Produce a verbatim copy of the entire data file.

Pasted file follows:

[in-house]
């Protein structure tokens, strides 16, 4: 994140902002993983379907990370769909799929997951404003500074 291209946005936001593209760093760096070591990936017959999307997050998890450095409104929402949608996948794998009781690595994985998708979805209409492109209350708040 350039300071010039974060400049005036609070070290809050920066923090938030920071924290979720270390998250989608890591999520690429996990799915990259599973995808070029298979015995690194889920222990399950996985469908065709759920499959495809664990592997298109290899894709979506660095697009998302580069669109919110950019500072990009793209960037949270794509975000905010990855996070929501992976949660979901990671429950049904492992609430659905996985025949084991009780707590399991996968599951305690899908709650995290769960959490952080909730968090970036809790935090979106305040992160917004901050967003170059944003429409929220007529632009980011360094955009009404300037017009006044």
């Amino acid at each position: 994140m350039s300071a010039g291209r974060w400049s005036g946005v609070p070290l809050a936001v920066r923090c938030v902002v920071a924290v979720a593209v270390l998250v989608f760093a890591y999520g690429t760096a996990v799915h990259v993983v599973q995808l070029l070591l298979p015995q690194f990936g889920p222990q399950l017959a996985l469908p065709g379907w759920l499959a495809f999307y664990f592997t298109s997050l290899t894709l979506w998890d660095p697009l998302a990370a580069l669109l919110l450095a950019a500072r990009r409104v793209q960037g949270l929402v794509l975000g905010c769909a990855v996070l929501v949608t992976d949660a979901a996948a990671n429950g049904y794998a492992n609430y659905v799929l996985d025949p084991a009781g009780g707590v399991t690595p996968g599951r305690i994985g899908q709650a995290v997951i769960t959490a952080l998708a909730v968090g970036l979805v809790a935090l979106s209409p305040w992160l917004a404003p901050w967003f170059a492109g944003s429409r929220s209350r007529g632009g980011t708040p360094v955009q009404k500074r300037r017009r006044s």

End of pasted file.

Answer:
[in-house]
């Protein structure tokens, strides 16, 4: 994140902002993983379907990370769909799929997951404003500074 291209946005936001593209760093760096070591990936017959999307997050998890450095409104929402949608996948794998009781690595994985998708979805209409492109209350708040 350039300071010039974060400049005036609070070290809050920066923090938030920071924290979720270390998250989608890591999520690429996990799915990259599973995808070029298979015995690194889920222990399950996985469908065709759920499959495809664990592997298109290899894709979506660095697009998302580069669109919110950019500072990009793209960037949270794509975000905010990855996070929501992976949660979901990671429950049904492992609430659905996985025949084991009780707590399991996968599951305690899908709650995290769960959490952080909730968090970036809790935090979106305040992160917004901050967003170059944003429409929220007529632009980011360094955009009404300037017009006044």
């Amino acid at each position: 994140m350039s300071a010039g291209r974060w400049s005036g946005v609070p070290l809050a936001v920066r923090c938030v902002v920071a924290v979720a593209v270390l998250v989608f760093a890591y999520g690429t760096a996990v799915h990259v993983v599973q995808l070029l070591l298979p015995q690194f990936g889920p222990q399950l017959a996985l469908p065709g379907w759920l499959a495809f999307y664990f592997t298109s997050l290899t894709l979506w998890d660095p697009l998302a990370a580069l669109l919110l450095a950019a500072r990009r409104v793209q960037g949270l929402v794509l975000g905010c769909a990855v996070l929501v949608t992976d949660a979901a996948a990671n429950g049904y794998a492992n609430y659905v799929l996985d025949p084991a009781g009780g707590v399991t690595p996968g599951r305690i994985g899908q709650a995290v997951i769960t959490a952080l998708a909730v968090g970036l979805v809790a935090l979106s209409p305040w992160l917004a404003p901050w967003f170059a492109g944003s429409r929220s209350r007529g632009g980011t708040p360094v955009q009404k500074r300037r017009r006044s």